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Tivoli coordinates efforts of security devices/tools

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AUSTIN, TEXAS - Worried about a hacker crashing your Web site, despite the arsenal of security tools you have in place? Tivoli this week will attempt to address such concerns with software it claims can unite disparate security products to fight off denial-of-service attacks and other types of net assaults.

Called SecureWay Risk Manager, the product can field alerts from separate security products, such as firewalls and virus detection programs. It can then present information based on the alerts in a single management console that gives a more complete picture of a company's network security status.

Tivoli's new software, based on technology created in IBM research labs, can also be used to test networks for potential security weak spots and to distribute security patches.

Tivoli is targeting organizations with high-profile Web sites as well as universities and other sites whose computers might be used without the knowledge of their owners to launch attacks like those that stymied Web sites such as Yahoo and eBay earlier this month.

Risk Manager, which initially will run on Windows NT, includes a translation engine that can accept data from assorted security products via SNMP or other means. The engine translates the data into a common format that can be understood by Risk Manager's correlation engine. This technology has been in development for the past year at the IBM Zurich research lab.

The correlation engine can be programmed with rules from the IT staff and acts as the communications and command center for all of a network's security needs. So for example, a company can use the correlation engine to set up and enforce a scheme to block a SYN Flood, a type of distributed denial-of-service attack. Web servers can be instructed to identify and delete incoming IP packets that include erroneous header data that can bog down a system. Risk Manager also includes a Vulnerability Scanner that sends software agents across a network to check Web servers for potential security problems. For instance, the agents can be programmed to recognize Unix-based Trin00 denial-of-service attack code and alert the correlation engine so that appropriate follow-up action can be taken.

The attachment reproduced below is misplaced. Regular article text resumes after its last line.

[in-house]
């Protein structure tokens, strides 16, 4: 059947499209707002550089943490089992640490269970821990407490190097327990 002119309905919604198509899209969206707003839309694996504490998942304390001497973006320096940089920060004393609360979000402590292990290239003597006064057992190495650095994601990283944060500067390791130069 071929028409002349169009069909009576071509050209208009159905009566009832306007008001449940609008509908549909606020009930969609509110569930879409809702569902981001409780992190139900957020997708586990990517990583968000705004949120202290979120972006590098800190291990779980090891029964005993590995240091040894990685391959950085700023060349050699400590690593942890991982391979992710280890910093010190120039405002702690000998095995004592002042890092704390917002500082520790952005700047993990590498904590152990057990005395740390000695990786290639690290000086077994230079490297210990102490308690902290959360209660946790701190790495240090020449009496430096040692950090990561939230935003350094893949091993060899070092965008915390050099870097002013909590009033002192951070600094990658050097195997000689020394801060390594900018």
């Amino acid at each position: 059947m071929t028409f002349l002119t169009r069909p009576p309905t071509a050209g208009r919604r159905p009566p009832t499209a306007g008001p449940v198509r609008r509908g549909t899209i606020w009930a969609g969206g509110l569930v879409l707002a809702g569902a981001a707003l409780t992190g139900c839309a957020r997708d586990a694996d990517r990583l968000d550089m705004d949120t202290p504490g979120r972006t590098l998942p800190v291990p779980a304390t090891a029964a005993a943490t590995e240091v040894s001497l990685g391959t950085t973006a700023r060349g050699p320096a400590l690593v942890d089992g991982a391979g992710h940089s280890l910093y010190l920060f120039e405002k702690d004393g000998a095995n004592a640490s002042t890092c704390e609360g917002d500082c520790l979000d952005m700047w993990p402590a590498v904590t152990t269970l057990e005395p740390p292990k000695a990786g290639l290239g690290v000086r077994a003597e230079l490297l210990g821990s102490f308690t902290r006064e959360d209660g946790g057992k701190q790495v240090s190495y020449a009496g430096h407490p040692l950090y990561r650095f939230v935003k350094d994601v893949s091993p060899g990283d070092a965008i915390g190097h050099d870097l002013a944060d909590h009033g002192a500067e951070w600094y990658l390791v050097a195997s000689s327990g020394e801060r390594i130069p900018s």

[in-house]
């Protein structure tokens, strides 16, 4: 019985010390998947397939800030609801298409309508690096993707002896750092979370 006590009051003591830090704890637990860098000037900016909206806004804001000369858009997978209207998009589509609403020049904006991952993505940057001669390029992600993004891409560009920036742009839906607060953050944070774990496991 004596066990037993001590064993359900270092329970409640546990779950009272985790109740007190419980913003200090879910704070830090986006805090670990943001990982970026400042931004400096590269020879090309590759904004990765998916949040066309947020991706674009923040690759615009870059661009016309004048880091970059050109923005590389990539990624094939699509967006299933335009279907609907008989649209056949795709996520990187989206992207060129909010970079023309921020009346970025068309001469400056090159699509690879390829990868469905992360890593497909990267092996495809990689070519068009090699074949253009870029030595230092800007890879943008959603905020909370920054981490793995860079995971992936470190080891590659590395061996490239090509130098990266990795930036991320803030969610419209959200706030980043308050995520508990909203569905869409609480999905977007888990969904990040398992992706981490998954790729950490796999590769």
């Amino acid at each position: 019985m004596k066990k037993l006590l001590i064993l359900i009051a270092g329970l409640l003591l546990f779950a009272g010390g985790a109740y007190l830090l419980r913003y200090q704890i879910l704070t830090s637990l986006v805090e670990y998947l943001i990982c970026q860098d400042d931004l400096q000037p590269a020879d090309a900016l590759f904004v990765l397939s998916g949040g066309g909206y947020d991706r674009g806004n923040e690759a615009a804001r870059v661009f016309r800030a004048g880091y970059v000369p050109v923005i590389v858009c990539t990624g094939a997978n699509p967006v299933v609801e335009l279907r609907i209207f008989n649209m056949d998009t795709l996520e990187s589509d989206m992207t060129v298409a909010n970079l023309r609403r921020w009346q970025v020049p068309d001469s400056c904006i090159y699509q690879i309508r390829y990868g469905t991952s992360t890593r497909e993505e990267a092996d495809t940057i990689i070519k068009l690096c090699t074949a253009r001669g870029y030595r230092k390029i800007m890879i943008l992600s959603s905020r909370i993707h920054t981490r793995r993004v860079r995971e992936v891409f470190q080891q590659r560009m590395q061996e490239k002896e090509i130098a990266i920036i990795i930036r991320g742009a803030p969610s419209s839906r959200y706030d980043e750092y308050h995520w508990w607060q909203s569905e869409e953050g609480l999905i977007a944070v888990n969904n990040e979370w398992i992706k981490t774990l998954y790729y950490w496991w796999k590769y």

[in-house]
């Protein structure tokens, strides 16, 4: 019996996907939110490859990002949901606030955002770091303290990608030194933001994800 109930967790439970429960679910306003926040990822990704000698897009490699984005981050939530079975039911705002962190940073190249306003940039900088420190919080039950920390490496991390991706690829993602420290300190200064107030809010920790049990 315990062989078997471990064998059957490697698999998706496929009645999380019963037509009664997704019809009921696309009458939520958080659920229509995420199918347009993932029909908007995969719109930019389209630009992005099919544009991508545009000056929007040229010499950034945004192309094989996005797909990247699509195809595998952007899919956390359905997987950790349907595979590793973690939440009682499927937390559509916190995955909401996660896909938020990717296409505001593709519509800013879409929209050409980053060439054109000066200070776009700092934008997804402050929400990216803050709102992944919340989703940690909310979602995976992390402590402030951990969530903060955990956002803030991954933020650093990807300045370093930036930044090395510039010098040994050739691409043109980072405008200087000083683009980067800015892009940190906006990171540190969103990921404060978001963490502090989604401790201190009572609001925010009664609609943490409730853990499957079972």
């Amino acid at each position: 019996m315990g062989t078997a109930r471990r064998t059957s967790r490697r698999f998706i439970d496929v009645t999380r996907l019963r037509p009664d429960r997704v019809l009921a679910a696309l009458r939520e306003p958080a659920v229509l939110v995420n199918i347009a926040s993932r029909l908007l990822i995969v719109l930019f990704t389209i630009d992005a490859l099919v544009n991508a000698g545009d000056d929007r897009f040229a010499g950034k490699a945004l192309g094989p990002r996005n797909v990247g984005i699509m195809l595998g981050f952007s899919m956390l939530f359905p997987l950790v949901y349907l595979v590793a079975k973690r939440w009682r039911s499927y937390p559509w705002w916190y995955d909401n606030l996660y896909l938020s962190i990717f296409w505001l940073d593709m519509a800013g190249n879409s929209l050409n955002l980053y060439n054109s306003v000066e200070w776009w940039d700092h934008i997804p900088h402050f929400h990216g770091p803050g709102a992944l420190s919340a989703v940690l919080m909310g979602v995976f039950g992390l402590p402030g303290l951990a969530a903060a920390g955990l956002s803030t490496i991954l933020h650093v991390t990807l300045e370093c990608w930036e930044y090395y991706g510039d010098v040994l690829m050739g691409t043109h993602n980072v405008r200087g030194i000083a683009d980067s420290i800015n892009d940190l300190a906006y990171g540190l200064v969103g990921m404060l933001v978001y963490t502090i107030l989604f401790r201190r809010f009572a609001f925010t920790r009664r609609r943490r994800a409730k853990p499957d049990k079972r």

Risk Manager can also make sure security applications are distributed consistently through-out the network. Say a network executive wants to distribute a software patch that prevents routers from being used to flood another company's Web server with pings. Risk Manager can create a list of the routers that need the patch, distribute it and then confirm that every router got the patch.

Tivoli's new software works with existing security and management products from Tivoli and parent company IBM. It also works with software from partner vendors such as Internet Security Systems.

Integrated security products such as Risk Manager are becoming more common, says Chris King, an analyst at Meta Group, a consultancy in Stamford, Conn. Tivoli could have an edge in this market because of its experience with enterprisewide network and systems management, but the company will need to make sure customers can make Risk Manager work with tools from leading management software vendors such as Computer Associates and BMC Software.

Risk Manager is currently in beta testing. The product will be released in the next few weeks, followed by a more automated edition later this year. IBM also plans to roll out versions of the software for AIX, Solaris and Windows 2000 down the road. Pricing information was not available.


Related links

Tivoli security products
From Tivoli.

Research: Denial of Service
Articles, downloads and other resources on denial-of-service attacks.

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